Yes, although the breast tissue is very dense at this time and the density might hide a lump or other lesion. There are other ways to evaluate the situation using ultrasound or perhaps even a biopsy. I usually recommend waiting three to six months after your baby is weaned before having a routine mammogram; however, if you notice a lump or some other change, be certain to notify your doctor.
What tests other than mammograms can be used to detect breast cancer?
Mammograms are still the most accurate way to detect breast cancer, though some newer techniques can be used to supplement them. If we want to know whether a breast lump is filled with solid matter or fluid, ultrasound can help. Sound waves can outline the area whose texture differs from the surrounding tissue, but ultrasound does not detect the kind of small calcium deposits that often appear on a mammogram, sometimes triggering a diagnosis of breast cancer.
Magnetic resonance imaging is another new technique, touted by the press as marvelous and less painful than mammography technology. Magnetic resonance imaging is useful for finding out whether a breast implant has developed a leak, which can help determine whether a breast lump is caused by leakage or something more worrisome. In terms of evaluating breast tissues, pointing out areas in the breast that may be suspect, or suggesting whether suspicious tissues are actually cancerous, Magnetic resonance imaging is still an experimental technique.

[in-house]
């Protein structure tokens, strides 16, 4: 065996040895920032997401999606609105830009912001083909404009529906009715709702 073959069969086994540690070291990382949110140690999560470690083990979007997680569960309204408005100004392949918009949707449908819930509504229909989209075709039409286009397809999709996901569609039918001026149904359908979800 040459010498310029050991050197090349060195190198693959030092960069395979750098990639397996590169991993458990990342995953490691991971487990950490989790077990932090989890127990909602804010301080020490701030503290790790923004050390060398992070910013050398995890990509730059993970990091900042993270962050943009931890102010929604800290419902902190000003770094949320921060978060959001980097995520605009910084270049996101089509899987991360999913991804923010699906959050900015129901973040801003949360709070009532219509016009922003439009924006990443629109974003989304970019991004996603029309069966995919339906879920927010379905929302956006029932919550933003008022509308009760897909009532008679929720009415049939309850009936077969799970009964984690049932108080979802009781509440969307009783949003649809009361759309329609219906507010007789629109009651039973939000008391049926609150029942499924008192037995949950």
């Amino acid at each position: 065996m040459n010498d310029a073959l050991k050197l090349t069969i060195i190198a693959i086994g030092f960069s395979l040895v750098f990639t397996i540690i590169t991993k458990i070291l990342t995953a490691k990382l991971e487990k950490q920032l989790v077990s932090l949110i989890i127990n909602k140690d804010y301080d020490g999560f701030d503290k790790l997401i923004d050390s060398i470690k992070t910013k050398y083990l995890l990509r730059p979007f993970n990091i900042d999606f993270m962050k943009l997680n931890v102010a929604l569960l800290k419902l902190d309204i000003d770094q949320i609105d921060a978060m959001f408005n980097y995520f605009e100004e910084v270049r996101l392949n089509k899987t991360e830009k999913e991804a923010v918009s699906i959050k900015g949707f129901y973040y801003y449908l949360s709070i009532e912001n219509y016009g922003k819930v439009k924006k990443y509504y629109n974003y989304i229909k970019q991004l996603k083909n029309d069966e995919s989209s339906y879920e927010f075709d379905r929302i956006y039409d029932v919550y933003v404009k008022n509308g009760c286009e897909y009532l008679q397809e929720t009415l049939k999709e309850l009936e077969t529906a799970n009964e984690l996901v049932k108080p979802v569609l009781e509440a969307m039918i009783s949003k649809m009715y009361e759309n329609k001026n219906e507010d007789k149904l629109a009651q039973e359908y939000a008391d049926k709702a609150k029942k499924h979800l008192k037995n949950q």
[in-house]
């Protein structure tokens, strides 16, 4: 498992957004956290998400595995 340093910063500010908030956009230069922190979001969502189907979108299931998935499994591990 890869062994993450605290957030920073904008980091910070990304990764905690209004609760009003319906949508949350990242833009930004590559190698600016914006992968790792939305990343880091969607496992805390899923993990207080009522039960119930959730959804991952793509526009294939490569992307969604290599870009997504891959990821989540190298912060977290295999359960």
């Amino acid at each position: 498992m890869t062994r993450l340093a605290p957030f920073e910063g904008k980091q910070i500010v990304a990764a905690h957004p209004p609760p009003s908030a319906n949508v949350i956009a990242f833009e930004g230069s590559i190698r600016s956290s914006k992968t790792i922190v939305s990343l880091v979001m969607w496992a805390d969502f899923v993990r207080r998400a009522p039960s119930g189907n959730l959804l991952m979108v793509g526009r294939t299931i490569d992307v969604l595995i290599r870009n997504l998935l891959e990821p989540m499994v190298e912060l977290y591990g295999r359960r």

Thermograms, which measure heat production by tissues, were popular for a while on the premise that cancer produces heat. However, the sensitivity of these tests did not ultimately prove helpful in screening for breast cancer.
So mammograms remain the principal test for breast diagnosis. No replacements appear on the immediate horizon. However, one radiologist at the University of Arkansas is using Magnetic resonance imaging for diagnosis. While this technology is still in the research stage, it holds out the promise that women might not need surgical biopsy to diagnose or rule out cancer. At present, Magnetic resonance imagings are too costly to be used as a screening tool for the general population: a single study costs more than a thousand dollars. If they can be made more cost effective, Magnetic resonance imagings could be a satisfactory tool for diagnosing lumps that are too small to be felt.